6. Travel whenever you can. Never miss an opportunity to meet new people and learn about where they live, their beliefs and what they like. The best lessons are learned in a place of discomfort.
  7. Stay healthy. Having a healthy mind and body is essential. Exercise and eat right while feeding your mind with positive thoughts. Skinny is not always healthy. Exercise for health, not only weight–loss.
  8. Marriage is not everything. Women are mostly groomed to get married, so much that you start thinking of marriage at 15. Marriage is good, but remember that your success should not be tied to a man. Work on making yourself a masterpiece. Marriage can be an addition to the masterpiece. You can be happy without being married.
  9. Find your passion. Find out what makes you tick and what you are willing to do without remuneration. Your passion will be a place of mental refuge when days are dark, friends are few and finances are dry.
  10. Spend wisely. Teach yourself to manage finances as early as you can in life. The skills you acquire will come in handy when you earn your first salary. Know how to differentiate between needs, wants and luxuries. It’s not bad to spend your money on anything you want, but know when the right time is to spend on each of the three. Remember to save money wherever you can.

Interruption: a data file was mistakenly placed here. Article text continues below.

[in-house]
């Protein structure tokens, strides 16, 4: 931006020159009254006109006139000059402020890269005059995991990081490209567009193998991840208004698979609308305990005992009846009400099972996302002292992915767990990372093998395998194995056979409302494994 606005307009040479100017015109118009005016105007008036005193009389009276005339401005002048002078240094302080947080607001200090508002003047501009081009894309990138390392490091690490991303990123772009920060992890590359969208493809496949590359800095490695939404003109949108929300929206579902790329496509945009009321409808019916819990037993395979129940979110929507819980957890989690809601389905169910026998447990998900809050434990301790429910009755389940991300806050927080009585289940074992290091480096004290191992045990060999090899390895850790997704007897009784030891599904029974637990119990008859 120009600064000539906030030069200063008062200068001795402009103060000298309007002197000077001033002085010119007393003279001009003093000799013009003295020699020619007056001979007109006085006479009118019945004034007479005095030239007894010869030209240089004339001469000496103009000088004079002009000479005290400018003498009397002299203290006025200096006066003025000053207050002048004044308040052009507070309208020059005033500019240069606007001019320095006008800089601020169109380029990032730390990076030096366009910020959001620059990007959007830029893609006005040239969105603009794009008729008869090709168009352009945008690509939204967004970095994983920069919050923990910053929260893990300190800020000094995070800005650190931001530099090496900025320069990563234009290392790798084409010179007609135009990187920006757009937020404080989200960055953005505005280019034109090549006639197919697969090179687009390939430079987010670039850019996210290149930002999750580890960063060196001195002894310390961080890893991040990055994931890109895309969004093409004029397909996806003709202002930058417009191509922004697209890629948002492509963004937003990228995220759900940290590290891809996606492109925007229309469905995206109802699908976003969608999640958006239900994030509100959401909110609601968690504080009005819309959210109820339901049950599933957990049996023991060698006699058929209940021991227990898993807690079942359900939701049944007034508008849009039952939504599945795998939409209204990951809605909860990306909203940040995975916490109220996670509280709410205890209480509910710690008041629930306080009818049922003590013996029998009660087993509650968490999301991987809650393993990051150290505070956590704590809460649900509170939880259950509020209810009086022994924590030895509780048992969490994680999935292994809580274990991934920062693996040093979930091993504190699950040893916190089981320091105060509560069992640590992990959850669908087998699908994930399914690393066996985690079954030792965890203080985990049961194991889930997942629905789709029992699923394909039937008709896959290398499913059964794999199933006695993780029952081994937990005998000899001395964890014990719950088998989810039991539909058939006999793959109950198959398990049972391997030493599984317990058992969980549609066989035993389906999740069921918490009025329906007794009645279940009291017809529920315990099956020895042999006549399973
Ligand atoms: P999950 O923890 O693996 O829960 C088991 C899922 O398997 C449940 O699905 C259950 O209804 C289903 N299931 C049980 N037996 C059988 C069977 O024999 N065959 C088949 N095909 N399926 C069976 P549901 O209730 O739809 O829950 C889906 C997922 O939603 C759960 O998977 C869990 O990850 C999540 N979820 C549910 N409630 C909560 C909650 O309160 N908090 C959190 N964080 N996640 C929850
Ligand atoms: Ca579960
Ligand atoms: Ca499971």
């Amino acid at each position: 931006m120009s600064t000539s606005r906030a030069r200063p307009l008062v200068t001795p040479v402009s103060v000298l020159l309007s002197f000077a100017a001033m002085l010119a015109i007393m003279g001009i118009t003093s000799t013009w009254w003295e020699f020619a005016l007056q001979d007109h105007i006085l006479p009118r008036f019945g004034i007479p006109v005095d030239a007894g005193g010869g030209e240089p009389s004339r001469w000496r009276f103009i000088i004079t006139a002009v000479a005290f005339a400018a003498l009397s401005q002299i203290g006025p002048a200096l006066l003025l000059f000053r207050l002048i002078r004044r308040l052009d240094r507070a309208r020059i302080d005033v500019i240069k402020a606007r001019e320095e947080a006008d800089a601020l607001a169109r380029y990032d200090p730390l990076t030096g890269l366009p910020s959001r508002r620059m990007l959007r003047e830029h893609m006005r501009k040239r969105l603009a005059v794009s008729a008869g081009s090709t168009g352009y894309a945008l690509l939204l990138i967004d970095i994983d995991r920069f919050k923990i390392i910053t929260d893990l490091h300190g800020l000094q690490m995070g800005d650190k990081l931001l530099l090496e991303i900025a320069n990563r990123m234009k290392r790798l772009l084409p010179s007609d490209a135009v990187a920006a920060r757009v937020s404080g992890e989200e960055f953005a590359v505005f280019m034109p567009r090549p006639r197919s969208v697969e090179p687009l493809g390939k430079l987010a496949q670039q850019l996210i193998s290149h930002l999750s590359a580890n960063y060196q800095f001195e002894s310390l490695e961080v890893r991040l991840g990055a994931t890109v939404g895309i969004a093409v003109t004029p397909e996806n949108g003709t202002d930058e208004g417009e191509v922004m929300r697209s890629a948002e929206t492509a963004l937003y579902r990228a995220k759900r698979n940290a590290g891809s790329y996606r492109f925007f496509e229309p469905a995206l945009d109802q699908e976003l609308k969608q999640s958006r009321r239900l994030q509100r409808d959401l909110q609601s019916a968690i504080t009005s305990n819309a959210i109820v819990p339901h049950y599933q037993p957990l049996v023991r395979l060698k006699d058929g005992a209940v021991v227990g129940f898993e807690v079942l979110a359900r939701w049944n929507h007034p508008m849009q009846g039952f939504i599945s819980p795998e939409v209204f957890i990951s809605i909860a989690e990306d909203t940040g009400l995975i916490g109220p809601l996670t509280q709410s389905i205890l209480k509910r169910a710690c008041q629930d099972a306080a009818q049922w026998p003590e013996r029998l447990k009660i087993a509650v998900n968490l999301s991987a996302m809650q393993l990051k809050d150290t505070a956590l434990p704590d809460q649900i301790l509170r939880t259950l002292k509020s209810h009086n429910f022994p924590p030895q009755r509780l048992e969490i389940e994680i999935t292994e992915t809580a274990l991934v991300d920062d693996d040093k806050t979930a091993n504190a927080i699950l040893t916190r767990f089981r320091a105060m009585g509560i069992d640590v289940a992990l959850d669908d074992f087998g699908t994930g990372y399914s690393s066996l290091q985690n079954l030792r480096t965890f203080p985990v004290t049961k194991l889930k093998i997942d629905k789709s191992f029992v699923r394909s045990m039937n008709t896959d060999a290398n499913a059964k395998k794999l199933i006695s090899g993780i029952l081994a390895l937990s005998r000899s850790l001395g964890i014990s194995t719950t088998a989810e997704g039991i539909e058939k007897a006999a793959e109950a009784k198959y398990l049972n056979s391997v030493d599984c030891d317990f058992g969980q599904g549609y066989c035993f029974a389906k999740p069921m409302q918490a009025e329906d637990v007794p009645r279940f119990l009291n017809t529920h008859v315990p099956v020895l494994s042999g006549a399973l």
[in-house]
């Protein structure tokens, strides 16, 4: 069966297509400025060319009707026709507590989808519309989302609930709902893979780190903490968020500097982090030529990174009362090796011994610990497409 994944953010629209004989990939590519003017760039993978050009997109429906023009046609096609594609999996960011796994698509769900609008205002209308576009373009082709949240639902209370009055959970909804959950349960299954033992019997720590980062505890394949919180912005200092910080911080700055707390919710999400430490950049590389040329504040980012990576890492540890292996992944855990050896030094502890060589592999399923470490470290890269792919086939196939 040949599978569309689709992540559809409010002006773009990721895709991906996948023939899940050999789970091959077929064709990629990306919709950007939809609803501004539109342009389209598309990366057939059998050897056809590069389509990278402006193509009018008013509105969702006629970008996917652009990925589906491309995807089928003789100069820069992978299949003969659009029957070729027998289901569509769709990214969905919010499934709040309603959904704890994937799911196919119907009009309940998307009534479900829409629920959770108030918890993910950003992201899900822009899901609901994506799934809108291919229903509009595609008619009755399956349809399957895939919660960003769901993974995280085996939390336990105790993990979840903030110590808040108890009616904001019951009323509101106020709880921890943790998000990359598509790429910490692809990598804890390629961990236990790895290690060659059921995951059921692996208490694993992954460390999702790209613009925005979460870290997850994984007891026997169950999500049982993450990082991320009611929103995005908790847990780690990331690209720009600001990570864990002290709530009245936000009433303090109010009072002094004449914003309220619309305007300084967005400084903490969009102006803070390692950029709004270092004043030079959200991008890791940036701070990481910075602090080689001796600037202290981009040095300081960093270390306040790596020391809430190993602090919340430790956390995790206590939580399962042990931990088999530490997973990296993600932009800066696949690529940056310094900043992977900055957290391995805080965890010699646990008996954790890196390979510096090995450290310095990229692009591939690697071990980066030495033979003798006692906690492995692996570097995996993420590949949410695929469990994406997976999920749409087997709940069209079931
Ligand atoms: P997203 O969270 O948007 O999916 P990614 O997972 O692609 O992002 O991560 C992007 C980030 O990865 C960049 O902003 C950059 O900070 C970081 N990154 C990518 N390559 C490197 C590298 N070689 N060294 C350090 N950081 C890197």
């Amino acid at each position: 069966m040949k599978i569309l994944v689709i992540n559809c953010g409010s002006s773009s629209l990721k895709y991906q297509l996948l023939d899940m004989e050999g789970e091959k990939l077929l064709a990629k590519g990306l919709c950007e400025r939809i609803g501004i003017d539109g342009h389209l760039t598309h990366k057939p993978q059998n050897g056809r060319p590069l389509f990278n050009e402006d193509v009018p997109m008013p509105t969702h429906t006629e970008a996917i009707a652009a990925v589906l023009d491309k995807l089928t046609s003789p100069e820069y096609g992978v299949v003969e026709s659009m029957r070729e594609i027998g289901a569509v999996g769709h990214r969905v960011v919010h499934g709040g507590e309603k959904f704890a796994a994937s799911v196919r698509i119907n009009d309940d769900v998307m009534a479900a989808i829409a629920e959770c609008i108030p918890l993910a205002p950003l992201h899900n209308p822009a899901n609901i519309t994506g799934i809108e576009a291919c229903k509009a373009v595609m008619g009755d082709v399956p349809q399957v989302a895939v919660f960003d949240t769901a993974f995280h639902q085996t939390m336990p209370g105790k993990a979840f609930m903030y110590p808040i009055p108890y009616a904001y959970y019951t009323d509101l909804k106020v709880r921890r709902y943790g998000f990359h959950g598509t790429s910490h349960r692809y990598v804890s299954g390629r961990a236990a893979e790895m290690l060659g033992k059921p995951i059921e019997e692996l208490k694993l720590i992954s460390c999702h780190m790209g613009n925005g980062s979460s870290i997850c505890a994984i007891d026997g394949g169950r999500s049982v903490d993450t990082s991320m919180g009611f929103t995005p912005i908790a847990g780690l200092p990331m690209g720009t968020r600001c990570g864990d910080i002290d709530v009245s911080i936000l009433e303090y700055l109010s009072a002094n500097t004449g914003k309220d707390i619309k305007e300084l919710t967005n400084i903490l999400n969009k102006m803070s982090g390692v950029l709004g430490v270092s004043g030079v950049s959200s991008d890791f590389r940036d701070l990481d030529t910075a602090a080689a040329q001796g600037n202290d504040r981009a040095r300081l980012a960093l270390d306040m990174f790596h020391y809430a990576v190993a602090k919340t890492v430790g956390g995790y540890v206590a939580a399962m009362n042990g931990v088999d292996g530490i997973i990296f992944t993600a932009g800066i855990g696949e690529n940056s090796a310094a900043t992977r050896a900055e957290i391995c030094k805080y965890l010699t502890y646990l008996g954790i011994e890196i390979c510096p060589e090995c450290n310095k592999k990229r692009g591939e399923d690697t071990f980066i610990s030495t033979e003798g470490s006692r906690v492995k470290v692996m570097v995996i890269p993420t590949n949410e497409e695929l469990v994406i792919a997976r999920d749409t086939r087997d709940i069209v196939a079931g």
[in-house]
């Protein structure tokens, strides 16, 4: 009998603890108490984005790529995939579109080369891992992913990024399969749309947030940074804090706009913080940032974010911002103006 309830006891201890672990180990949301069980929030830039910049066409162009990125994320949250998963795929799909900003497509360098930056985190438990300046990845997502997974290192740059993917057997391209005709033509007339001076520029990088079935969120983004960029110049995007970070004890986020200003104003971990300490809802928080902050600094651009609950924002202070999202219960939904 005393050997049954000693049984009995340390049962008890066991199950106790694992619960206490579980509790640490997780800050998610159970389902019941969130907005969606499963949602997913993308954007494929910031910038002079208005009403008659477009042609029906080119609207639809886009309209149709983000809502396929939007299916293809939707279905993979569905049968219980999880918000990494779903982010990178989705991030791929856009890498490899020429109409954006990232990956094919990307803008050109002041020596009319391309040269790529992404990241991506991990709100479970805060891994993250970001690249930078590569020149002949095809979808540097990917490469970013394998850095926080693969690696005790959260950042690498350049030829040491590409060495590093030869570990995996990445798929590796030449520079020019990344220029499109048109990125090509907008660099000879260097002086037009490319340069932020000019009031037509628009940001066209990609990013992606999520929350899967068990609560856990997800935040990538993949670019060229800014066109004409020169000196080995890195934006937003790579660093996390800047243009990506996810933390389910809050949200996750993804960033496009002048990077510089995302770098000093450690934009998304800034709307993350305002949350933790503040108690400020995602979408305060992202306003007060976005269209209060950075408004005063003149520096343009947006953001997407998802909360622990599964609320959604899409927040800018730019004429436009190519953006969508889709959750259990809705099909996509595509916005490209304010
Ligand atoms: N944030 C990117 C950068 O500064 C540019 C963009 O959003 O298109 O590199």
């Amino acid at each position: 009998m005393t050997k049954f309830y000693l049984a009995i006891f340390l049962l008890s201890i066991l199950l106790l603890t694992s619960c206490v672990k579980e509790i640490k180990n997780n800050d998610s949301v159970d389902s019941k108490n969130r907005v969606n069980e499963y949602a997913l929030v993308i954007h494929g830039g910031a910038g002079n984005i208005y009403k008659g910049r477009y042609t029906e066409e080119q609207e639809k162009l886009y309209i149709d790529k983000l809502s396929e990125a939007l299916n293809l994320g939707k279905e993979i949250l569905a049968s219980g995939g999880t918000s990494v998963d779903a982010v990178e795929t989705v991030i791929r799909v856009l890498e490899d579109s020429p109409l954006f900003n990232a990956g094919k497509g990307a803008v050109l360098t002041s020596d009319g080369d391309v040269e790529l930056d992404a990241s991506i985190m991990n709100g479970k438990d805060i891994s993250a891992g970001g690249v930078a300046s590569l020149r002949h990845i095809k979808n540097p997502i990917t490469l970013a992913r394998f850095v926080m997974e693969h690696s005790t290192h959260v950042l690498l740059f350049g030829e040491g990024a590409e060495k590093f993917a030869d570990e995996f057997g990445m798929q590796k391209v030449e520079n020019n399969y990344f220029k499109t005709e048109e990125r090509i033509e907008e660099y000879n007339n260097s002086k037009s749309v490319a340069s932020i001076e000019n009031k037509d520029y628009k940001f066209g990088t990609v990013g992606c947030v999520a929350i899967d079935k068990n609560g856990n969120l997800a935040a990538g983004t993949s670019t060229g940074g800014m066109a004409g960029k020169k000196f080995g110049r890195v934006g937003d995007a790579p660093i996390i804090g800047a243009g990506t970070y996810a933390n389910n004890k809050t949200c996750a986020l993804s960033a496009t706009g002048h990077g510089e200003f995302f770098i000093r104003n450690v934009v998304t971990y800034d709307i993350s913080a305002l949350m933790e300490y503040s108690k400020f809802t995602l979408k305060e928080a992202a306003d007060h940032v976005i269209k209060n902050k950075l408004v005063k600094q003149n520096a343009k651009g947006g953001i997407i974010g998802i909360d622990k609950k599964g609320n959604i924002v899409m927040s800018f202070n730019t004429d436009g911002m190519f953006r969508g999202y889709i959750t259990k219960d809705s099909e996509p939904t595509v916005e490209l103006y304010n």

11. Have fun. Try to have as much fun as possible in everything you do, including exam preparations and writing assignments. It’s the best way to excel. Allow yourself to make mistakes, laugh at yourself and do not walk away without learning from them.
  12. Life is a journey not a destination. You are a work in progress. You need to improve yourself to be a better person in all you do. There are so many talented people in the world that average will not be enough. Strive for excellence in your studies, career and extra-mural activities. An undergraduate degree is nice, but a master degree is more competitive.
  13. Run your own race. Never mind how fast or how far other people your age are progressing. What matters is that you have started and are determined to achieve your goals. However long it takes, you will get to where you want to be. Do not compete, it is bad for your confidence.

What would you tell yourself at age 15 if you could go back? Perhaps to be more gentle to yourself – and to recognize the uniqueness you possess. Maybe you should write this letter too – and remember that it’s never too late to listen to your own advice!

Featured image: Rebecca / Flickr (Creative Commons)